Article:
Being at the Brooklyn Book Festival—which I also attended in its year of inception, and which has clearly multiplied its prowess since then—was rejuvenating. Really, it’s not a bad place to be at on a Sunday when you’ve been feeling brain-dead for months. I only wish I’d gotten there soon enough to catch more panels than I did.
It was a few minutes past 2pm when I rushed past the steps outside the Historic Brooklyn Borough Hall. Nelson George (City Kid), Alyssa Katz (Our Lot) and Tom Vanderbilt (Traffic) were just beginning to discuss their take on necessary components of urban life.
All around, of course, were vendor tents filled with books.
I headed straight to the information booth to pick up my tickets for the Literary Masters panel at 3. Picking up the ticket was easy enough, but when I went to St. Francis College just to check out where the auditorium was, there was already a line forming, so I spent the rest of my hour there. The readers at the panel were Paul Auster (Man in the Dark), Francine Prose (Goldengrove), and Russell Banks (The Reserve).
Francine chatting up Paul.
Doesn’t Louisa Ermelino of Publishers Weekly look like an ideal librarian hottie?
The excerpt Paul read was smart, funny and engaging, and my favorite amongst the three. It was from a scene in which the young narrator first meets an intriguing, sharp-mouthed elderly professor and his mysterious French friend who has rightly identified the narrator’s sad face as being that of a poet.
Russell Banks approves.
Francine Prose read next. She said she had proposed to read from a book that’s coming out later this month, but that her publisher said, Why would you read from a book that’s not available yet? In retrospect, she said, she forgot to give the most counter-argumentative reason: Because it’d be fun?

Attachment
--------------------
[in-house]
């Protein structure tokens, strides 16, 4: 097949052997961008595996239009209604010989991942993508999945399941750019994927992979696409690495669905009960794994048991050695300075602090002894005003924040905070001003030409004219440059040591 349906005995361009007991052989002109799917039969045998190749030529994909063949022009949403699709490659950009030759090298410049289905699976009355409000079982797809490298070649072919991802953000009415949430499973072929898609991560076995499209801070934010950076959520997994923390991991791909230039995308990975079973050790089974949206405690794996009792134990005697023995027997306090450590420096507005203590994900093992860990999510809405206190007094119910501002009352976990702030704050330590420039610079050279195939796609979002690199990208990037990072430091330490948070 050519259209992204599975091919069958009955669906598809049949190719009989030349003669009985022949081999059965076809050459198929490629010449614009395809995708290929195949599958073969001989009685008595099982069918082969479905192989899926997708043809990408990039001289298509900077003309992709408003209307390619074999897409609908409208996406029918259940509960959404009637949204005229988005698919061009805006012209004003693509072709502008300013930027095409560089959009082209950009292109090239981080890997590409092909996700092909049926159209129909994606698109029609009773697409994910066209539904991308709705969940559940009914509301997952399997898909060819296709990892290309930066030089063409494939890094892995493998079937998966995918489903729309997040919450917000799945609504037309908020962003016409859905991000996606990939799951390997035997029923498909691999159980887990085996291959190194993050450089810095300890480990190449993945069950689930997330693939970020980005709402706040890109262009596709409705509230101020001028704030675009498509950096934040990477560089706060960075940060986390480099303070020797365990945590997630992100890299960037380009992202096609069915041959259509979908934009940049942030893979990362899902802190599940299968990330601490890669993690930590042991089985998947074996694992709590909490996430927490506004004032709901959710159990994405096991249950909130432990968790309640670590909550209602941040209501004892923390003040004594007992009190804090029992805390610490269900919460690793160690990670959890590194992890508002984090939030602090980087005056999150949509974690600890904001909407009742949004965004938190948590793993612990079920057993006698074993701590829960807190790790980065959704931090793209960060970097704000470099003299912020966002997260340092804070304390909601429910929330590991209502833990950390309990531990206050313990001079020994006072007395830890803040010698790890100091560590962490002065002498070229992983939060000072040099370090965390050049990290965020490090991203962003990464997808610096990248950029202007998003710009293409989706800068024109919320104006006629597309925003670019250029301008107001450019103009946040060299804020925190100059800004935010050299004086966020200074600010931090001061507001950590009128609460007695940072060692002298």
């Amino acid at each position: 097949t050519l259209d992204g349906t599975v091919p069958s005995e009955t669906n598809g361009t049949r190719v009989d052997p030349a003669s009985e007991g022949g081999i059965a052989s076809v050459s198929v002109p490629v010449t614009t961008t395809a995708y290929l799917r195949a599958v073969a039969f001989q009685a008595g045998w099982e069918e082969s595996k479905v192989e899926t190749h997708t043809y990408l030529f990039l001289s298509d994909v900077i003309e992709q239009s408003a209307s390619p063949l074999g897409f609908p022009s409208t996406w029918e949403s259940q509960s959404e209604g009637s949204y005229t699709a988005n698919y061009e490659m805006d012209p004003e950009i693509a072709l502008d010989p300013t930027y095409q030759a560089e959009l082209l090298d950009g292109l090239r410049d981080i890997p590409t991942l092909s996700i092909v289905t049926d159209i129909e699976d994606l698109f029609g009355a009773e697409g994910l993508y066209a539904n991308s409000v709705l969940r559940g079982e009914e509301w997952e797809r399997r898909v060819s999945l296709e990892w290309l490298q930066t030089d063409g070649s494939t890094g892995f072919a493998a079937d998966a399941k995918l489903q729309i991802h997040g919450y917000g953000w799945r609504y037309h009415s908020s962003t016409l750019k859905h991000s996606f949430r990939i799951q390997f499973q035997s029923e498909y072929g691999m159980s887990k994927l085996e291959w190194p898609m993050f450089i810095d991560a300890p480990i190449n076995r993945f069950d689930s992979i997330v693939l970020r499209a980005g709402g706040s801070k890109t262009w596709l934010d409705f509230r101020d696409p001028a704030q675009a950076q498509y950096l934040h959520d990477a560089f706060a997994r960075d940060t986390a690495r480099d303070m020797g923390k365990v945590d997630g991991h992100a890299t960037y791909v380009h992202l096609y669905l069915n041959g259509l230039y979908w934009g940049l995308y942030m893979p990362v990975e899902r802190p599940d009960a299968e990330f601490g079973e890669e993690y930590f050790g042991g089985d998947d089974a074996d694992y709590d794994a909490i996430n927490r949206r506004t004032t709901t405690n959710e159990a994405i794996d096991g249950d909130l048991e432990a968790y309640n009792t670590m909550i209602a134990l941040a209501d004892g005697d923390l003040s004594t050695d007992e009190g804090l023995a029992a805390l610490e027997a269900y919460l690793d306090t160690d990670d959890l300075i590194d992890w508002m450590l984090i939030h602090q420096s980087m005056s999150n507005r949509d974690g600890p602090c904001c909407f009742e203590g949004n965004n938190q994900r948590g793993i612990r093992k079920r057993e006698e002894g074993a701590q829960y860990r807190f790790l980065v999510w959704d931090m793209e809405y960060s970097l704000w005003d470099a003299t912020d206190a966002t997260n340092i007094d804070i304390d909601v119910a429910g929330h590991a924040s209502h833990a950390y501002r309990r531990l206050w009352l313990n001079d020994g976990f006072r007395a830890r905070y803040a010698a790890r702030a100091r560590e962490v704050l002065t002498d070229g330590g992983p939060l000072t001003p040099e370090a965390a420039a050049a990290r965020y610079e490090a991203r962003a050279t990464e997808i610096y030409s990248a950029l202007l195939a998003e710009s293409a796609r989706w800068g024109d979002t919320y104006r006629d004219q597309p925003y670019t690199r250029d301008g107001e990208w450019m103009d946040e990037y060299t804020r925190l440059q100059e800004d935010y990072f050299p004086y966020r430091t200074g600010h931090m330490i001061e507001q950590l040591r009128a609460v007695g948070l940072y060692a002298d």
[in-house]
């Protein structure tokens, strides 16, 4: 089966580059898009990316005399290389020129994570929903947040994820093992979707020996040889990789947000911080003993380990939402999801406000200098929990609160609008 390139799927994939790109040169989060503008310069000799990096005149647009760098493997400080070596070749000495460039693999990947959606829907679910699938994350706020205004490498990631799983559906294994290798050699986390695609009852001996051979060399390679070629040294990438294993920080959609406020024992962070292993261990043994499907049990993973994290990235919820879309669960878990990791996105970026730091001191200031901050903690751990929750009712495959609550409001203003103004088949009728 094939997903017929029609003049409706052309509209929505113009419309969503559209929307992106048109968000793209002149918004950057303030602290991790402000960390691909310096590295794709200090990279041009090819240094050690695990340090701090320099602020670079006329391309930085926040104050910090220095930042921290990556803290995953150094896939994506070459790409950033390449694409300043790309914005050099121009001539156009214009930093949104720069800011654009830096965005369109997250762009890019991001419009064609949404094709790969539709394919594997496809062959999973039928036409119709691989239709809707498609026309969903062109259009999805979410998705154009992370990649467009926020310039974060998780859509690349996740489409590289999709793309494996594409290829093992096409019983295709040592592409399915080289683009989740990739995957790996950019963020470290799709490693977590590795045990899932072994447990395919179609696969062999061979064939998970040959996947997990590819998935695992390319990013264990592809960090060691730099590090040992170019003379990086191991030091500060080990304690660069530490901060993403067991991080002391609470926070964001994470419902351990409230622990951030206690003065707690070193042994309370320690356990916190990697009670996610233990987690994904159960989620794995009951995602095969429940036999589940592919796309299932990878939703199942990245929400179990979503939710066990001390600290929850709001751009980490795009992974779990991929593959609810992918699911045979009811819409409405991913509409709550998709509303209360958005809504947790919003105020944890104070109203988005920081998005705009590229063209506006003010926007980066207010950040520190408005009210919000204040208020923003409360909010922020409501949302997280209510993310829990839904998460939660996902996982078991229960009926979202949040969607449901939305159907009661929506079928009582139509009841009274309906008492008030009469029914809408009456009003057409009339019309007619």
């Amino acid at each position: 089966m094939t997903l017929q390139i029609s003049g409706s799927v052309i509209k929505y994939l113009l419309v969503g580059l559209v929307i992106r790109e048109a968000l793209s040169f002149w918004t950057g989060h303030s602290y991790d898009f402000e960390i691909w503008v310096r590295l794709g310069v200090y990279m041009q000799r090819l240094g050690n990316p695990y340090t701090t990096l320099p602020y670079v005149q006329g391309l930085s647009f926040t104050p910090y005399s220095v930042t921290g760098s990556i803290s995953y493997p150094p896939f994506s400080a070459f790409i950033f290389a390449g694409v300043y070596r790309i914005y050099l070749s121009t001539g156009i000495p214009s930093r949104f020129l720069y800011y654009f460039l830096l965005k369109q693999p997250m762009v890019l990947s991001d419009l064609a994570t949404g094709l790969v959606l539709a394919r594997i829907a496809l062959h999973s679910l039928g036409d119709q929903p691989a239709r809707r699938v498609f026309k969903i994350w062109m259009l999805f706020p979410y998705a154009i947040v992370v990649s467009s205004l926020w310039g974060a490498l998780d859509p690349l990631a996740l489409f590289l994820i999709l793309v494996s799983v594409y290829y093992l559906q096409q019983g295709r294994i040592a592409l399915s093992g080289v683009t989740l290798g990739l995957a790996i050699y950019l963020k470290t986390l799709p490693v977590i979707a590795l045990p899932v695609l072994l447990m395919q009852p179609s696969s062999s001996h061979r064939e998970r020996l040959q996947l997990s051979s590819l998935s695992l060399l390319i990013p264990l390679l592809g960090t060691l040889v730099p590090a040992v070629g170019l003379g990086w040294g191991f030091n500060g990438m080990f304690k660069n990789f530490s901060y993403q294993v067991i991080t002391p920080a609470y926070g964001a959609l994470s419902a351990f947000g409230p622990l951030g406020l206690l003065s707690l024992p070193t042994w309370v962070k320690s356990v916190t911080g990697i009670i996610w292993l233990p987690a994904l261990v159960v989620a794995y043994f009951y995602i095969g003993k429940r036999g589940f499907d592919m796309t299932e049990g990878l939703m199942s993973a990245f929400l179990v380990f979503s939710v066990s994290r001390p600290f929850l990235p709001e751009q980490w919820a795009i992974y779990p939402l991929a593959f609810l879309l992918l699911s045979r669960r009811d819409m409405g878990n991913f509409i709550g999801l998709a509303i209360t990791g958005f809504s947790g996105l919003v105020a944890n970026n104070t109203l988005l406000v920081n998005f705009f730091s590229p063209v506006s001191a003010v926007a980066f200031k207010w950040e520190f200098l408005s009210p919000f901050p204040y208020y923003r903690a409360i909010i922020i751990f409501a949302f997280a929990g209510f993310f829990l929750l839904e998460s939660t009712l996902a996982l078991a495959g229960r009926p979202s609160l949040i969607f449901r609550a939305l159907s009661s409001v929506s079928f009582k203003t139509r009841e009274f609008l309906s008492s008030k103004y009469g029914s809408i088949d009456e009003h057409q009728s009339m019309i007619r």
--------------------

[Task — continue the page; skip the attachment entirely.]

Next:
I like her because of her open and devoted approach to consuming literature, which has been captured in the book Reading Like a Writer. When I tried reading one of her fiction works a couple of years ago, though, I lost interest soon and had to put it away (mainly because the central characters were from the world of academia and I couldn’t bring myself to care about them), so I was happy to hear the excerpt she read from Goldengrove. It was a scene that introduces the two young sisters, who like to re-enact scenes from old movies, and their mother: that I can totally care about! It reminded me of The Fountain Overflows by Rebecca West, which I loved.
Paul listens on.
Russell Banks read a short story, whose only merit, he said, was that it was short. It was actually much longer than the two excerpts that had just been read, but it was a sweet story about the passage of time, which involved a 50-year-old man and an 80-year-old woman who had been lovers about thirty years ago. I kept wanting it to end abruptly, because of all the sweetness involved, with just a wave of a goodbye or something, but there were numerous closing lines that spelled out the main character’s reflections on the passage of time.
When I headed back to Borough Hall, these Jewish folks were singing and clapping and dragging a mini procession out onto the street. Apparently they had just escorted Rabbi Simcha Weinstein to the Main Stage (the stage by the main steps). The Rabbi, with Ethan Gilsdorf (Fantasy Freaks and Gaming Geeks), Brian Raftery (Don’t Stop Believin’) and Eddie Sarfaty (Mental), were just starting their discussion on obsessive fun!
The St. Francis Auditorium was a nice place, and though I badly wanted to stay there for the 4pm panel with Oliver Sacks, I didn’t have a ticket for it. I was back in the ticket line to pick one up for the 5pm panel with Astra Taylor. There I saw Thurston Moore, who had spoken at an earlier panel.